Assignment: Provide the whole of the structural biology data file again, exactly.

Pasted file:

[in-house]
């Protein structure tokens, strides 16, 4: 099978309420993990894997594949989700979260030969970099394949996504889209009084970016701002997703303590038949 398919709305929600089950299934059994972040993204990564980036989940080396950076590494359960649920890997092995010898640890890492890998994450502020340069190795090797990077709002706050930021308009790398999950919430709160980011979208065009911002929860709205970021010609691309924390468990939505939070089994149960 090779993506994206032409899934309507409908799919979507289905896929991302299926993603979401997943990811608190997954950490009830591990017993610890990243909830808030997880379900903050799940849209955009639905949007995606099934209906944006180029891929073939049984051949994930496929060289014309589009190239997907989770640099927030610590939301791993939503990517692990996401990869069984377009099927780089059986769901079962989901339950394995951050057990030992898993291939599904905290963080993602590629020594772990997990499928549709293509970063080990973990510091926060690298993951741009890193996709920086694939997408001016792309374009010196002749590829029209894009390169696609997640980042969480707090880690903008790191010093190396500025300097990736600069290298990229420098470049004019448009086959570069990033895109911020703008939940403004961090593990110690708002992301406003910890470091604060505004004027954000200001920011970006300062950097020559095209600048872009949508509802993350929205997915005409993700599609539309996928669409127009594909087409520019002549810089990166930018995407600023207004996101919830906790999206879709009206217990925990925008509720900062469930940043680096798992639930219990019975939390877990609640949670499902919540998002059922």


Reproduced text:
[in-house]
């Protein structure tokens, strides 16, 4: 099978309420993990894997594949989700979260030969970099394949996504889209009084970016701002997703303590038949 398919709305929600089950299934059994972040993204990564980036989940080396950076590494359960649920890997092995010898640890890492890998994450502020340069190795090797990077709002706050930021308009790398999950919430709160980011979208065009911002929860709205970021010609691309924390468990939505939070089994149960 090779993506994206032409899934309507409908799919979507289905896929991302299926993603979401997943990811608190997954950490009830591990017993610890990243909830808030997880379900903050799940849209955009639905949007995606099934209906944006180029891929073939049984051949994930496929060289014309589009190239997907989770640099927030610590939301791993939503990517692990996401990869069984377009099927780089059986769901079962989901339950394995951050057990030992898993291939599904905290963080993602590629020594772990997990499928549709293509970063080990973990510091926060690298993951741009890193996709920086694939997408001016792309374009010196002749590829029209894009390169696609997640980042969480707090880690903008790191010093190396500025300097990736600069290298990229420098470049004019448009086959570069990033895109911020703008939940403004961090593990110690708002992301406003910890470091604060505004004027954000200001920011970006300062950097020559095209600048872009949508509802993350929205997915005409993700599609539309996928669409127009594909087409520019002549810089990166930018995407600023207004996101919830906790999206879709009206217990925990925008509720900062469930940043680096798992639930219990019975939390877990609640949670499902919540998002059922």